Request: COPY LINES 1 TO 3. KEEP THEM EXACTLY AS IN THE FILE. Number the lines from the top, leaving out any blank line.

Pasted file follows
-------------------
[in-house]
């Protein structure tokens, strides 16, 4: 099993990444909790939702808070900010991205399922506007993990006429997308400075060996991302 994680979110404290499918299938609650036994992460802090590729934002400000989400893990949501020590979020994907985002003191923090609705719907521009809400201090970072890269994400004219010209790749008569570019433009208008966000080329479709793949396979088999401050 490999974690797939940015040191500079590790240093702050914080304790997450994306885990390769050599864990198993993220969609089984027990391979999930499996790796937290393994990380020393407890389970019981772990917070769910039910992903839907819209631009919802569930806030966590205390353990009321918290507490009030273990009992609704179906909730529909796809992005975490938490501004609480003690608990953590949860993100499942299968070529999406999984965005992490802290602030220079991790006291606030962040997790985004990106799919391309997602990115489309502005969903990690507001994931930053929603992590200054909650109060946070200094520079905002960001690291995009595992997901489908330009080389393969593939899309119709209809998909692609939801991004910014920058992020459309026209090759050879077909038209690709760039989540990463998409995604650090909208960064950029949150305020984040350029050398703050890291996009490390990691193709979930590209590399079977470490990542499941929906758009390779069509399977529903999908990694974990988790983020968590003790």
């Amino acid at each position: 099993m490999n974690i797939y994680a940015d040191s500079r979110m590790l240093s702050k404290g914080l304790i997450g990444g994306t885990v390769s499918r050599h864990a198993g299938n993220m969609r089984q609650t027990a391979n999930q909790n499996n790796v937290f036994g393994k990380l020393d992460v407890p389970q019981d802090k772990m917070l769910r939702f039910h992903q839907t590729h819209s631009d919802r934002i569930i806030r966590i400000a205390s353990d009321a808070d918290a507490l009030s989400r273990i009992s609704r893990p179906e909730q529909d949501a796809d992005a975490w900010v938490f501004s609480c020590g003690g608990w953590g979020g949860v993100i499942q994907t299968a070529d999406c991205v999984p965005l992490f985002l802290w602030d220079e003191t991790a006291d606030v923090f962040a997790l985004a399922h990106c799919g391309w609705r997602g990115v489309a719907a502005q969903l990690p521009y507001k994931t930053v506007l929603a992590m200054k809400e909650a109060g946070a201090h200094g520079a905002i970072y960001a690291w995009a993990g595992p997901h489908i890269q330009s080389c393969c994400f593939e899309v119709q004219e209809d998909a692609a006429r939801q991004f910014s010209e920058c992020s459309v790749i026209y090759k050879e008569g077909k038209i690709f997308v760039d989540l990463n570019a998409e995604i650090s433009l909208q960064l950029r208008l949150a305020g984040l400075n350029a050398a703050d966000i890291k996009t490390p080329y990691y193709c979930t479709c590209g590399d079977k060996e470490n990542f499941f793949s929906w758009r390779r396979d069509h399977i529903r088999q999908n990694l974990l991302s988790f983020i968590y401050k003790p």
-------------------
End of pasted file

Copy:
[in-house]
């Protein structure tokens, strides 16, 4: 099993990444909790939702808070900010991205399922506007993990006429997308400075060996991302 994680979110404290499918299938609650036994992460802090590729934002400000989400893990949501020590979020994907985002003191923090609705719907521009809400201090970072890269994400004219010209790749008569570019433009208008966000080329479709793949396979088999401050 490999974690797939940015040191500079590790240093702050914080304790997450994306885990390769050599864990198993993220969609089984027990391979999930499996790796937290393994990380020393407890389970019981772990917070769910039910992903839907819209631009919802569930806030966590205390353990009321918290507490009030273990009992609704179906909730529909796809992005975490938490501004609480003690608990953590949860993100499942299968070529999406999984965005992490802290602030220079991790006291606030962040997790985004990106799919391309997602990115489309502005969903990690507001994931930053929603992590200054909650109060946070200094520079905002960001690291995009595992997901489908330009080389393969593939899309119709209809998909692609939801991004910014920058992020459309026209090759050879077909038209690709760039989540990463998409995604650090909208960064950029949150305020984040350029050398703050890291996009490390990691193709979930590209590399079977470490990542499941929906758009390779069509399977529903999908990694974990988790983020968590003790």
């Amino acid at each position: 099993m490999n974690i797939y994680a940015d040191s500079r979110m590790l240093s702050k404290g914080l304790i997450g990444g994306t885990v390769s499918r050599h864990a198993g299938n993220m969609r089984q609650t027990a391979n999930q909790n499996n790796v937290f036994g393994k990380l020393d992460v407890p389970q019981d802090k772990m917070l769910r939702f039910h992903q839907t590729h819209s631009d919802r934002i569930i806030r966590i400000a205390s353990d009321a808070d918290a507490l009030s989400r273990i009992s609704r893990p179906e909730q529909d949501a796809d992005a975490w900010v938490f501004s609480c020590g003690g608990w953590g979020g949860v993100i499942q994907t299968a070529d999406c991205v999984p965005l992490f985002l802290w602030d220079e003191t991790a006291d606030v923090f962040a997790l985004a399922h990106c799919g391309w609705r997602g990115v489309a719907a502005q969903l990690p521009y507001k994931t930053v506007l929603a992590m200054k809400e909650a109060g946070a201090h200094g520079a905002i970072y960001a690291w995009a993990g595992p997901h489908i890269q330009s080389c393969c994400f593939e899309v119709q004219e209809d998909a692609a006429r939801q991004f910014s010209e920058c992020s459309v790749i026209y090759k050879e008569g077909k038209i690709f997308v760039d989540l990463n570019a998409e995604i650090s433009l909208q960064l950029r208008l949150a305020g984040l400075n350029a050398a703050d966000i890291k996009t490390p080329y990691y193709c979930t479709c590209g590399d079977k060996e470490n990542f499941f793949s929906w758009r390779r396979d069509h399977i529903r088999q999908n990694l974990l991302s988790f983020i968590y401050k003790p």